Walter Richard Cassels
Walter Richard Cassels Poems
The tale is pitiful. 'Twas on this wise--
Llewellyn went at morn among the hills,
To hunt, as is his use. My lady, too,
With all her maidens, early sallied forth,
A pilgrimage among the neighbouring vales,
Culling of simples, nor yet comes she home;
And so the child lay sleeping in his crib,
With Gelert--you remember the old hound?
He pull'd the stag of ten down by the Holy Well--
With Gelert set to watch him like a nurse.
The dog alone? nay! friend, but that is strange!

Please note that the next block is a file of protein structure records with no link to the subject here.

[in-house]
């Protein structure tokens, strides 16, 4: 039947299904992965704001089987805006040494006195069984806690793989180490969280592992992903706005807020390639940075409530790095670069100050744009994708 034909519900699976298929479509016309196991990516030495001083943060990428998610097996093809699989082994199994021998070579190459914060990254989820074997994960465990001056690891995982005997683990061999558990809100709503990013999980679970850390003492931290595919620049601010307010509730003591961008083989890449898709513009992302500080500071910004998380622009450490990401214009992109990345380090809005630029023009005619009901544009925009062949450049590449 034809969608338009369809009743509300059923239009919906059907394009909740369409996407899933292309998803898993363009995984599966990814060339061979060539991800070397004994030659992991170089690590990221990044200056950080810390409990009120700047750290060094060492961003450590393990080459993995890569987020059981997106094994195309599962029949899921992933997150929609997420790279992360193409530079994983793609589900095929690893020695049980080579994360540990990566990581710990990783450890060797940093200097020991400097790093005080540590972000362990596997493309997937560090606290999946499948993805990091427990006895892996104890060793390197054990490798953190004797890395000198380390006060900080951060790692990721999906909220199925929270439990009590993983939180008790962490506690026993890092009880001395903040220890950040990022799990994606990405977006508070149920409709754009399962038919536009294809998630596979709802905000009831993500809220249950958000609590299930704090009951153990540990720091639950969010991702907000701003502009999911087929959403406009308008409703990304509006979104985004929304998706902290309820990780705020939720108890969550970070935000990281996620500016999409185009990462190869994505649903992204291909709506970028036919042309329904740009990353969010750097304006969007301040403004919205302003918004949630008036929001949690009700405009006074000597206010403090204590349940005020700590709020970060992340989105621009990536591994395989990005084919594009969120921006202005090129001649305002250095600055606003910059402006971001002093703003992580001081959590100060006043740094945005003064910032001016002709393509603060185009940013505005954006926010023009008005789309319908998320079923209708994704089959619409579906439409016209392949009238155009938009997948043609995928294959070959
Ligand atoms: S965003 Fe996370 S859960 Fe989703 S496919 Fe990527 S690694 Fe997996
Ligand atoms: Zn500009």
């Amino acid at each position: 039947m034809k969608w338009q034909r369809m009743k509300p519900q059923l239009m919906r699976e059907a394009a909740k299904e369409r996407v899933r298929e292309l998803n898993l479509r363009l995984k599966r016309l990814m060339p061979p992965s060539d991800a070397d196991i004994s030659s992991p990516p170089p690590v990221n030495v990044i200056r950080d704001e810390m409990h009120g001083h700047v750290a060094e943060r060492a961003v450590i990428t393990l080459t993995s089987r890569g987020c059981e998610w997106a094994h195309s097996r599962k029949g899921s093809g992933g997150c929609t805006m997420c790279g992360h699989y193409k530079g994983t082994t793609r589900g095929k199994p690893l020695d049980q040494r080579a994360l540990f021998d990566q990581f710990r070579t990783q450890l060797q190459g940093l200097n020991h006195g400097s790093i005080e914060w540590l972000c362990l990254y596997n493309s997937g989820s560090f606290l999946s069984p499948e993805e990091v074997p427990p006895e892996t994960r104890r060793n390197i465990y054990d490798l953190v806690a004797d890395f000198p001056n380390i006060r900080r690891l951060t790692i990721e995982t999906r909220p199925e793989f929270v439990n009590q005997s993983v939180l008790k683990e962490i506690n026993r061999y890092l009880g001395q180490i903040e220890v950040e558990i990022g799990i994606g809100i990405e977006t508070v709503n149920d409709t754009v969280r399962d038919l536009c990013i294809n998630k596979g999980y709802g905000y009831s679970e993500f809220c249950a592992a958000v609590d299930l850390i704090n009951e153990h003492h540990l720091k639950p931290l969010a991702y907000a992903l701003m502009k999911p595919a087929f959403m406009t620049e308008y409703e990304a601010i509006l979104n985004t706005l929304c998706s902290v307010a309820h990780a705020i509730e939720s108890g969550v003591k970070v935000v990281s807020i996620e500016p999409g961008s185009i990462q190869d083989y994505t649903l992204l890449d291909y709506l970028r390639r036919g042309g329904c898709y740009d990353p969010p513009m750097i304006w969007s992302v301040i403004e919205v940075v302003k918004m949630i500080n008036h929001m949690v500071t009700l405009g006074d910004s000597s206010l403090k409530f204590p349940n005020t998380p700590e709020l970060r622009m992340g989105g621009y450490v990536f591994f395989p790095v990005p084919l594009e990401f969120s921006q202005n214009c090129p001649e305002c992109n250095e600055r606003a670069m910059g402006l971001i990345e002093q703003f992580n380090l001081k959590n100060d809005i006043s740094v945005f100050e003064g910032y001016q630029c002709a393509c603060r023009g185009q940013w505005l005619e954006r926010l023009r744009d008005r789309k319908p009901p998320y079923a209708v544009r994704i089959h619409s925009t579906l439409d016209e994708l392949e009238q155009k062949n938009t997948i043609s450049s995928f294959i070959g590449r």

Strange! Not a whit, for fifty times before
The Grey-beard Winter sat alone and still,
Locking his treasures in the flinty earth;
And like a miser comfortless and chill,
Frown'd upon pleasure and rejected mirth;
But Spring came, gentle Spring, the young, the fair,
And with her smiles subdued his frosty heart,
So that for very joy to see her there,
His soul, relenting, play'd the lover's part;